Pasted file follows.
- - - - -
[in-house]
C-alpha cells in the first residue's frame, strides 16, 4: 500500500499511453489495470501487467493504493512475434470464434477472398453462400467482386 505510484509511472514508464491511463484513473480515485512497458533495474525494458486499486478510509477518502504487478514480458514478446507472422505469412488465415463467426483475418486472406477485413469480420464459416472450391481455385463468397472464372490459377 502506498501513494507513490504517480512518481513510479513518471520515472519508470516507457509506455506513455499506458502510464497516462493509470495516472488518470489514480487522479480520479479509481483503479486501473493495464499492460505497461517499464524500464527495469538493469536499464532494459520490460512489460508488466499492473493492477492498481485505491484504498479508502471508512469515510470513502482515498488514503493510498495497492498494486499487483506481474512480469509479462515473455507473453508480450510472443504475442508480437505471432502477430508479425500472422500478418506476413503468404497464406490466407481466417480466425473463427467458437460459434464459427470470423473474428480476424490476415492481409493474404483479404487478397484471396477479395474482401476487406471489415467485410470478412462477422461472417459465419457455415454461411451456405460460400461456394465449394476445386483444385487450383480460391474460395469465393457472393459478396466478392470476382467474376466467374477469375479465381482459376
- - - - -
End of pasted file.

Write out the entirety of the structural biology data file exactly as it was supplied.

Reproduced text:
[in-house]
C-alpha cells in the first residue's frame, strides 16, 4: 500500500499511453489495470501487467493504493512475434470464434477472398453462400467482386 505510484509511472514508464491511463484513473480515485512497458533495474525494458486499486478510509477518502504487478514480458514478446507472422505469412488465415463467426483475418486472406477485413469480420464459416472450391481455385463468397472464372490459377 502506498501513494507513490504517480512518481513510479513518471520515472519508470516507457509506455506513455499506458502510464497516462493509470495516472488518470489514480487522479480520479479509481483503479486501473493495464499492460505497461517499464524500464527495469538493469536499464532494459520490460512489460508488466499492473493492477492498481485505491484504498479508502471508512469515510470513502482515498488514503493510498495497492498494486499487483506481474512480469509479462515473455507473453508480450510472443504475442508480437505471432502477430508479425500472422500478418506476413503468404497464406490466407481466417480466425473463427467458437460459434464459427470470423473474428480476424490476415492481409493474404483479404487478397484471396477479395474482401476487406471489415467485410470478412462477422461472417459465419457455415454461411451456405460460400461456394465449394476445386483444385487450383480460391474460395469465393457472393459478396466478392470476382467474376466467374477469375479465381482459376